José Prudencio Padilla

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José Prudencio Padilla
Born(1784-03-19)19 March 1784
Riohacha, Colombia
Died2 October 1828(1828-10-02) (aged 44)
Bogotá, Colombia
Service/branch Spanish Navy
 Colombian National Navy
 Bolivarian Armada of Venezuela

Admiral José Prudencio Padilla López (19 March 1784, in Riohacha, Colombia[1][permanent dead link] – 2 February 1828) was a Colombian military leader who fought in the Spanish American wars of independence. He is best known for his victory in the Battle of Lake Maracaibo on 24 July 1823, in which a royalist Spanish fleet was defeated.

Life and career[edit]

José Prudencio Padilla (Riohacha, Colombia, March 19, 1784 - Bogotá, Colombia, October 2, 1828) was a hero in the battles of independence for Gran Colombia (present-day Colombia, Venezuela, Ecuador and Panama), he was the foremost naval hero of the campaign for independence led by Simón Bolívar, the creator of the first Navy and Admiral of Great Colombia.

His parents were Andres Padilla, who was a builder of small boats, and Lucia Lopez, he started life as a seaman in the domestic service of merchant vessels in port and homeland at 14 years old and appeared as porter at the Royal Spanish chamber of the New Kingdom of Granada. On October 21, 1805 he received his baptism of fire at the battle of Trafalgar, at which he was taken prisoner by the English. In 1808, after his release he returned to Spain, where he was appointed to the boatswain's arsenal at Cartagena de Indias. On April 11, 1811 he took part in the decision of the people of Gethsemane, who, in sympathy with the city of Cartagena, joined in the proclamation of independence of Cundinamarca, thus disregarding the authority of the metropolis. In 1814 he saw action at Tolu and captured a Royalist sloop of war with 170 crew that was going to Panama. Although the ship he captured had more powerful guns than the one he commanded, it could not resist the attack and surrendered. In recognition of this, the Granadino government awarded Padilla with a promotion to second frigate lieutenant.

In 1815 he served under the command of Simón Bolívar when he went from Bogotá to Santa Marta to free Cartagena de Indias, besieged by the army of General Pablo Morillo, defended its walls until it became impossible to hold the siege. Then he went to Jamaica, and as Captain, he met Bolívar in Haiti to reinforce the expedition which sailed from Los Cayos de San Luis on March 31, 1816, where he won the naval victory at Los Frailes (May 2), and conducted the landing at Carúpano (June 1). Afterwards, he was promoted to frigate captain and commander in chief of the riverine forces, made significant inroads over the province of Cumana. In 1819 participated in the campaign of Casanare, in which he managed the transportation of troops and war material; as second-in-command to Admiral Luis Brión he arrived at Riohacha on March 12, 1820, and then he fought in the battles of Laguna Salada, Pueblo Viejo, Tenerife, La Barra, Ciénaga de Santa Marta and San Juan. Named commander-in-chief of the forces of the Republic that besieged Cartagena, he captured several Spanish vessels. On April 19, 1823, he was promoted to brigadier general of the Colombian Navy; this time he was invested with the office of commander general of the Third Department of the Navy and of the Zulia Theater of Operations; on this position, he did a brilliant job that culminated on July 24, 1823 in the naval battle of Lake Maracaibo, in which he defeated the Spanish squadron, which led to the capitulation of the field marshal Francisco Tomás Morales the following August 3rd, 1823.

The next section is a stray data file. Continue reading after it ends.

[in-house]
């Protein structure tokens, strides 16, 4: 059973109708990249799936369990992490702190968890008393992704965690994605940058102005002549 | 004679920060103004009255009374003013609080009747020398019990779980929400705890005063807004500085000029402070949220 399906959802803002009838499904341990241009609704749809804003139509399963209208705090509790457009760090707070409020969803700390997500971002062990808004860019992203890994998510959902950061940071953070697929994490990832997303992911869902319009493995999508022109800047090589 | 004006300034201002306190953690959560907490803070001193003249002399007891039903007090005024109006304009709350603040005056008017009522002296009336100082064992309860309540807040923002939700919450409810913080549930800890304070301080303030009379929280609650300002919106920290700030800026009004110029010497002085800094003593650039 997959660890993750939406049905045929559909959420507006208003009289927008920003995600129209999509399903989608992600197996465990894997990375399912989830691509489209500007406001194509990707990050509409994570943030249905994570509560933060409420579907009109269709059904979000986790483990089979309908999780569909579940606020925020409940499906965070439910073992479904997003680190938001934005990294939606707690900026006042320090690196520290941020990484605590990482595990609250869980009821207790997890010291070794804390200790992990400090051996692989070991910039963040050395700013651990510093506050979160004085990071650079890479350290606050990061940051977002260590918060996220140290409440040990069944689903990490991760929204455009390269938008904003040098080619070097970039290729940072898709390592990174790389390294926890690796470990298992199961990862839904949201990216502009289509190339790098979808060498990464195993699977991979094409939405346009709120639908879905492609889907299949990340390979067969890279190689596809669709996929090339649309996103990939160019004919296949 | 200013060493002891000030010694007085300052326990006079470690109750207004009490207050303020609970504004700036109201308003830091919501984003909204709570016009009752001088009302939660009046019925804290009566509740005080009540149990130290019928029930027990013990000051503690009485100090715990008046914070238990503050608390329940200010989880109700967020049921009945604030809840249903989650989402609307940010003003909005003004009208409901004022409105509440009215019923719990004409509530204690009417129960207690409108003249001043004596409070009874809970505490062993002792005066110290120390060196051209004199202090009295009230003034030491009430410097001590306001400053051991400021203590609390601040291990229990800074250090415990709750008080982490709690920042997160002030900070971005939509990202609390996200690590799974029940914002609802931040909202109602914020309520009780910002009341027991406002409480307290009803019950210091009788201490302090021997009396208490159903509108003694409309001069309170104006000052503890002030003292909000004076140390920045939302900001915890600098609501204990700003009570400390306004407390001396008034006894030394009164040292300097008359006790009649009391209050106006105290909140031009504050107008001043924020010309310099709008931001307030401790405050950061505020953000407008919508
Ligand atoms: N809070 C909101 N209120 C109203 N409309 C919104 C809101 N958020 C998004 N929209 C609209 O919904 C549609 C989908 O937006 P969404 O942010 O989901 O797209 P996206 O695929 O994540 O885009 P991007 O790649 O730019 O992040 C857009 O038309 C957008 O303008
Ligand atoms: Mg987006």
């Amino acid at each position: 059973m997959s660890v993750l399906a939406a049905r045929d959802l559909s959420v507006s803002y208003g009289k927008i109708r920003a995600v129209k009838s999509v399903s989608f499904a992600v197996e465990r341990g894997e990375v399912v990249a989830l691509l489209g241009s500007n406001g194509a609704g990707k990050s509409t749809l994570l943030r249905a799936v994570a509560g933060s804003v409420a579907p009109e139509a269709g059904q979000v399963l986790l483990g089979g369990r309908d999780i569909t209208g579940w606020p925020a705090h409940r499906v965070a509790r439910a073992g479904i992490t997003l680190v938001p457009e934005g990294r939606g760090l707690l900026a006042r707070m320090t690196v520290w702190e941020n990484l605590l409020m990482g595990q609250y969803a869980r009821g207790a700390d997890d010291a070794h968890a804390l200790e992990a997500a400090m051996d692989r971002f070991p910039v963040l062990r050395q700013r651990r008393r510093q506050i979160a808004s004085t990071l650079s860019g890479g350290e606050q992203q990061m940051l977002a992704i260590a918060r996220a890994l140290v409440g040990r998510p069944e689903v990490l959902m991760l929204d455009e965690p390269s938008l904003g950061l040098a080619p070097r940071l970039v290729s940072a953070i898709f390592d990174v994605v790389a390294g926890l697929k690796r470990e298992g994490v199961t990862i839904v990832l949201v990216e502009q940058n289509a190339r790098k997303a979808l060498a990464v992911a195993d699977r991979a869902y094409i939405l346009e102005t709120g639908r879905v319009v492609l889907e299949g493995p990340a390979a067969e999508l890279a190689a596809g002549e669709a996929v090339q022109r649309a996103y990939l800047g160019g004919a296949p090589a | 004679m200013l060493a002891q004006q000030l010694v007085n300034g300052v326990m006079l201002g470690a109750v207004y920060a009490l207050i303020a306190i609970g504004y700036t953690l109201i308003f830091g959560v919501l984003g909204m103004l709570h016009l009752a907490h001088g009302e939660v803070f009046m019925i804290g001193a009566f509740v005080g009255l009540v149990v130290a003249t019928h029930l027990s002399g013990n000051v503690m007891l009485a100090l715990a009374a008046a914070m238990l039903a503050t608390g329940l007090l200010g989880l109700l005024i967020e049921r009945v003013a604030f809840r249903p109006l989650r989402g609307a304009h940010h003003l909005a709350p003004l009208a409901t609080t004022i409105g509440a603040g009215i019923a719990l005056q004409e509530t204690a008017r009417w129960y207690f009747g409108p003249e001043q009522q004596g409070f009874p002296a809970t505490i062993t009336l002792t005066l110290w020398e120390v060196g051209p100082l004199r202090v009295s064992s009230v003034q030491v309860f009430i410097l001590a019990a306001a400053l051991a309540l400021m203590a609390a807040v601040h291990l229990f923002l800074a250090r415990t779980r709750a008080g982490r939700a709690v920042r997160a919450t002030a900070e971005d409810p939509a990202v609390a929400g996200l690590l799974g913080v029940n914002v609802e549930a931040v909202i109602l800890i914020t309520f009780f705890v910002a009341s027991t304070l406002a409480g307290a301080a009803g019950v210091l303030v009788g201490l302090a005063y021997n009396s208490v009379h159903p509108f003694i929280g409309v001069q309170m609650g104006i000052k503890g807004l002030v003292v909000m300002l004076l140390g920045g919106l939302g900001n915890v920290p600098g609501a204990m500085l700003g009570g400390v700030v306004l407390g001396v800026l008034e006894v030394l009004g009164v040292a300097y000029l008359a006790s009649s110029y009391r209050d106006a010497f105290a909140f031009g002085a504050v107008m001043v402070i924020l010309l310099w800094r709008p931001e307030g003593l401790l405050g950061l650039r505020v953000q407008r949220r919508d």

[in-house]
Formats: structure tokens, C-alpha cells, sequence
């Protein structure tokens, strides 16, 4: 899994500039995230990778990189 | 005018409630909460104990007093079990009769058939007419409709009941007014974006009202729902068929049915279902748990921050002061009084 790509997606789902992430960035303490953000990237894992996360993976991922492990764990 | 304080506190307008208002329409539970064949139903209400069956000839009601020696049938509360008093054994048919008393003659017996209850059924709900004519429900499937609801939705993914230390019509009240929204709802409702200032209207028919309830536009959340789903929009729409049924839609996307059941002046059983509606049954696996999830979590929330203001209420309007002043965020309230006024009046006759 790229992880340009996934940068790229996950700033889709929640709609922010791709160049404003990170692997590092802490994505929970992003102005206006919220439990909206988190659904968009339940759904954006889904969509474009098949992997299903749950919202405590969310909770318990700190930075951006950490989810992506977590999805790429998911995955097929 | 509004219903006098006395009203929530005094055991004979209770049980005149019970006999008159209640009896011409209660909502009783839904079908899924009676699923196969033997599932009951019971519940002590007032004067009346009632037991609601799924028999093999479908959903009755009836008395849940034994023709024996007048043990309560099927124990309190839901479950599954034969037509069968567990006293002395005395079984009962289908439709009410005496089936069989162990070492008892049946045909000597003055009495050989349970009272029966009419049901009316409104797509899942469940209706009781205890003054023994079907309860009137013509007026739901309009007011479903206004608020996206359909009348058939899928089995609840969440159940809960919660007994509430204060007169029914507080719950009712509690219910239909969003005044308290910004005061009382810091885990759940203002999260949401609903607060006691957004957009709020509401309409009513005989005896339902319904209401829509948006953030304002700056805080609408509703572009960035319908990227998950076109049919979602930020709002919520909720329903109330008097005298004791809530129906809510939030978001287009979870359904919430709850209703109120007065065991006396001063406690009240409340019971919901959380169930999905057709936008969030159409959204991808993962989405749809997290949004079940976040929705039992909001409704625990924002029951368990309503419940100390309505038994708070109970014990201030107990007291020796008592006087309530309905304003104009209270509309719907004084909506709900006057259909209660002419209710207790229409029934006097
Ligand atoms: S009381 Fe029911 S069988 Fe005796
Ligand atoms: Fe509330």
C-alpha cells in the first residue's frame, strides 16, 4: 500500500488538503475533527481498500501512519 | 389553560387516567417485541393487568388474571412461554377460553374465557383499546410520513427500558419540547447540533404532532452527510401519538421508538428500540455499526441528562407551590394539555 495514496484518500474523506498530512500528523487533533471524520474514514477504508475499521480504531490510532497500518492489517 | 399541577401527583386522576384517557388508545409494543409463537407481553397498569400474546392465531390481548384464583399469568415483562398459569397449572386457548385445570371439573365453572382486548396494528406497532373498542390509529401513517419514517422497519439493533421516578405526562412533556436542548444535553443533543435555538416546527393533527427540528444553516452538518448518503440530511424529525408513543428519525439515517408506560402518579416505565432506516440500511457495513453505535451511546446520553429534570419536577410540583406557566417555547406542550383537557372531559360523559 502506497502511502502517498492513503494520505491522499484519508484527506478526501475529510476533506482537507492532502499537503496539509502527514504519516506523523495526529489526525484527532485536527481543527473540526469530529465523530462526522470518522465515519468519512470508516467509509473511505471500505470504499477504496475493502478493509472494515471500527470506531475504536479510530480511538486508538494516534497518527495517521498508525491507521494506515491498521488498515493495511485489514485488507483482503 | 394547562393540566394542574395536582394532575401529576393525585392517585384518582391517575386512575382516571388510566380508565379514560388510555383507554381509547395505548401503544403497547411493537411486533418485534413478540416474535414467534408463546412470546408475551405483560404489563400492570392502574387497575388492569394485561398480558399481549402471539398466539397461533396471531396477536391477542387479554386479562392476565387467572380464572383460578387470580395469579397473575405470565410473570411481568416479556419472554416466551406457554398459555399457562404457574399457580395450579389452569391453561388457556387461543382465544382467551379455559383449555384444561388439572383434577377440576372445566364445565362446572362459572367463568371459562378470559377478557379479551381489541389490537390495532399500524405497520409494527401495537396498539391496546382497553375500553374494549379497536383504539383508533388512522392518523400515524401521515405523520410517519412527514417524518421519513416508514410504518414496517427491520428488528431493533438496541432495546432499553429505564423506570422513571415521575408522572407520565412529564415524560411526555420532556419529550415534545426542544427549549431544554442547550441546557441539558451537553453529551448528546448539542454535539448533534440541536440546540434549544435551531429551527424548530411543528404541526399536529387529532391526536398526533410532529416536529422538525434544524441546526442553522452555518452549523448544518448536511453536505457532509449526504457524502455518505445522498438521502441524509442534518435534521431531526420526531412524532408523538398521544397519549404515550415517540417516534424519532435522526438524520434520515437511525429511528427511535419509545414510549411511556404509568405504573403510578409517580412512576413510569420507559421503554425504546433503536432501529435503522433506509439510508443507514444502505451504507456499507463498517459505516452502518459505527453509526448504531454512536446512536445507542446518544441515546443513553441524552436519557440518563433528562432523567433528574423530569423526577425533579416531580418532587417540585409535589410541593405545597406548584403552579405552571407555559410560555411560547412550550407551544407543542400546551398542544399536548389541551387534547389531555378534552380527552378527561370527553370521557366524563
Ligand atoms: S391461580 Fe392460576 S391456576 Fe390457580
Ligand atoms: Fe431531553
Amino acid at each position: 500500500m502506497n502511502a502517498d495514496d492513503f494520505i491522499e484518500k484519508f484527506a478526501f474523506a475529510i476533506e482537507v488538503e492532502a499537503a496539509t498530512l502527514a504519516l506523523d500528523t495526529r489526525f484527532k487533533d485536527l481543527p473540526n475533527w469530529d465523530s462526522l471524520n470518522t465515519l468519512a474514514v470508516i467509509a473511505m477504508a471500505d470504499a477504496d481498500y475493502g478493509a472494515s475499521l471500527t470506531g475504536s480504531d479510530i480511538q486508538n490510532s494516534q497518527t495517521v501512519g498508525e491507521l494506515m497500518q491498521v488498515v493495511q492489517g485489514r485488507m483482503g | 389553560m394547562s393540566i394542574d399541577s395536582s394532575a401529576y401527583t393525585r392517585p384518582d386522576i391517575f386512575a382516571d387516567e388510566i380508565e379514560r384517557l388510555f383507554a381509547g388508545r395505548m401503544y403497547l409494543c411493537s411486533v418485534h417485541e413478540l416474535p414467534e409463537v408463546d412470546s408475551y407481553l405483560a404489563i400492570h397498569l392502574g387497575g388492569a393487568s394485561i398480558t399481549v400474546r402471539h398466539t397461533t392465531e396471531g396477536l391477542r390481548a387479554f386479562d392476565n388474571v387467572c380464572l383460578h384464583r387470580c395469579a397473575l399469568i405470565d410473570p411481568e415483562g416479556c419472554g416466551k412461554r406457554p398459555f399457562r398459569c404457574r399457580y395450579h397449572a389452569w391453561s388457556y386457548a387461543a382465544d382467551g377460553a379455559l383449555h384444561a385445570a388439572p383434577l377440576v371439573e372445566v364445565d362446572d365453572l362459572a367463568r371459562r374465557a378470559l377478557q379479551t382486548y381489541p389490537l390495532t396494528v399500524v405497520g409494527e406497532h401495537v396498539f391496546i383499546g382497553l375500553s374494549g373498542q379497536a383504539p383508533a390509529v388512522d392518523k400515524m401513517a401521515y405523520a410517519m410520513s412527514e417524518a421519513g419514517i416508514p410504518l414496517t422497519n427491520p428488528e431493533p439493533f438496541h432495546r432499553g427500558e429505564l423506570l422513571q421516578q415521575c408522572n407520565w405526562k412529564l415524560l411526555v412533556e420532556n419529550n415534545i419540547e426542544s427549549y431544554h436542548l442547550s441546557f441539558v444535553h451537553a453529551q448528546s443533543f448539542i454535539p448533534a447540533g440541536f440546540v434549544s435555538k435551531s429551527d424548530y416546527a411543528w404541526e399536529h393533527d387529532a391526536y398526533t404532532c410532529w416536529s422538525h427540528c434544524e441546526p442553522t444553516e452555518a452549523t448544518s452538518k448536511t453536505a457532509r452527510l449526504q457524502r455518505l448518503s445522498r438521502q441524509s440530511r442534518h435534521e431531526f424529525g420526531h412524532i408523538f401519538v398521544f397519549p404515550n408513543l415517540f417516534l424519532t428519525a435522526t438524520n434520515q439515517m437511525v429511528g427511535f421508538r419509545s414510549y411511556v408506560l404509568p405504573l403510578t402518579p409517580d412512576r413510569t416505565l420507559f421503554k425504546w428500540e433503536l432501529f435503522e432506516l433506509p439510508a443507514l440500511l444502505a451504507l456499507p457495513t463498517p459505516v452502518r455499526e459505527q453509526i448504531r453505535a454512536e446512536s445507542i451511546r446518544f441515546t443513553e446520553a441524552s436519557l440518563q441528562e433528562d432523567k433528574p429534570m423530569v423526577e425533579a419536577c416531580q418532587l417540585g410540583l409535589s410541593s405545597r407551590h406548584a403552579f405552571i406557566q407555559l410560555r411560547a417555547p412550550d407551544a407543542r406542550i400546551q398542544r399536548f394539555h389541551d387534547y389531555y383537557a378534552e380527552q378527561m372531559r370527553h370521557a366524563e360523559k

On November 24, 1826 he was promoted to general of division. However, at the beginning of 1828, Padilla was linked to an act of indiscipline in which several officers were involved in Cartagena, after which he was reduced and sent to prison in Bogotá on May 26, 1828. During the night of September 25, 1828, it was carried out an attack on the life of the Liberator (Septembrina Conspiracy), while the assault was executed at San Carlos Palace, some conspirators scaled the walls of the building which served as prison, and assassinated Colonel José Bolívar, releasingt Padilla and appointing him as chief. There is no record of his escape, but he was judged by a tribunal for the charge of conspiracy, then sentenced to death and executed in the Plaza de la Constitución in Bogotá on 2 Oct. 1827. The remains of Admiral Padilla lie inside the Cathedral of Our Lady of Remedios in Riohacha, which was declared in his honor as a Cultural Heritage of the Colombian nation, he has been commemorated in Venezuela, with the naming of the Almirante Padilla Municipality in Zulia State.



  1. ^ Lemaitre, Eduardo (1994). A Brief History of Cartagena. Medellin: Compania Litografica Nacional S.A. p. 60,66-68. ISBN 9789586380928.